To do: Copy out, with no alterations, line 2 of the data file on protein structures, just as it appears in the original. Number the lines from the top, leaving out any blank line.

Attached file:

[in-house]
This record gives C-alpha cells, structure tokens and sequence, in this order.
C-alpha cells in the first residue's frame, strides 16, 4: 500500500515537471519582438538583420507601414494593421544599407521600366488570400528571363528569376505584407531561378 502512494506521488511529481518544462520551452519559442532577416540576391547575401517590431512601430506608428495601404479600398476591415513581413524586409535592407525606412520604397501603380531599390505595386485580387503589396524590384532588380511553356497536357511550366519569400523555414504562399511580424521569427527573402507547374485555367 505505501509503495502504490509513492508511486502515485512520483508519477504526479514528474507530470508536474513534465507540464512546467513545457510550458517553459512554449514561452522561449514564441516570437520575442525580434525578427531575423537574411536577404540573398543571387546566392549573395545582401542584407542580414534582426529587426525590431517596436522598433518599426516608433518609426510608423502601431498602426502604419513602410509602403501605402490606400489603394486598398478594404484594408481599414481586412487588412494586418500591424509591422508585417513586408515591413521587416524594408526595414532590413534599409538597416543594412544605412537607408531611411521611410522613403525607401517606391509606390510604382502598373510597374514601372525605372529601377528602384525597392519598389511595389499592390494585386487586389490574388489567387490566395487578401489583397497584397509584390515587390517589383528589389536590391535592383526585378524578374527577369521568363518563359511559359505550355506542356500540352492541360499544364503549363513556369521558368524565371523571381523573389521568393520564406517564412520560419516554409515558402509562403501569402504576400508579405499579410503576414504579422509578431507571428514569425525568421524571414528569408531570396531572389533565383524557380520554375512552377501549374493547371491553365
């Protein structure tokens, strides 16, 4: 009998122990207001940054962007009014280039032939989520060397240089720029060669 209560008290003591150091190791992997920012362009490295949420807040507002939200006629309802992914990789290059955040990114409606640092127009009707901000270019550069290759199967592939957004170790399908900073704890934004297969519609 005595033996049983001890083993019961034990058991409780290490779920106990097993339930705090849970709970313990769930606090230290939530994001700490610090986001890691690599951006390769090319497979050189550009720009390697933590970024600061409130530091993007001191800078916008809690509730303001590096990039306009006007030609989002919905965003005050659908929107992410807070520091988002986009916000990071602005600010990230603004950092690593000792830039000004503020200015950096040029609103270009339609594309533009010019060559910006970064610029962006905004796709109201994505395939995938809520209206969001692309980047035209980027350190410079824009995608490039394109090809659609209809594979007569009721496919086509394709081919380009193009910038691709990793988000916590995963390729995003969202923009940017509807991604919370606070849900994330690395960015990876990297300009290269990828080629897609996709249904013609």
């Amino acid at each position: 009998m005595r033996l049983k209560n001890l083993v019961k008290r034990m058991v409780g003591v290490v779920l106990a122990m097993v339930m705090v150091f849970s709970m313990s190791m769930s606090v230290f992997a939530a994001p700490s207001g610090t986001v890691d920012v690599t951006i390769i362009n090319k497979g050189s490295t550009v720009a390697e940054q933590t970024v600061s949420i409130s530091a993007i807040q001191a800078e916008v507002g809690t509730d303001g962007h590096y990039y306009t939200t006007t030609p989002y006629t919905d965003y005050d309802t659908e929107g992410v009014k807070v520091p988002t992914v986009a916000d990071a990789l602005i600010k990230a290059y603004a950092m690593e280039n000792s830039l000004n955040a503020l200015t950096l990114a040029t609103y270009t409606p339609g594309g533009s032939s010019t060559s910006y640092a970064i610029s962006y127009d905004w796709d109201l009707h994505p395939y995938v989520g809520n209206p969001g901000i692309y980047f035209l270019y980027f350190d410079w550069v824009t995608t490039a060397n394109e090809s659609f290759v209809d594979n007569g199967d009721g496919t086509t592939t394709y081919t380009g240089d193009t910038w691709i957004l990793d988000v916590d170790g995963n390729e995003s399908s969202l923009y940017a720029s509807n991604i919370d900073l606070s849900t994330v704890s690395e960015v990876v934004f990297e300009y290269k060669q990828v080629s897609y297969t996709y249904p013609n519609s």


This record gives C-alpha cells, structure tokens and sequence, in this order.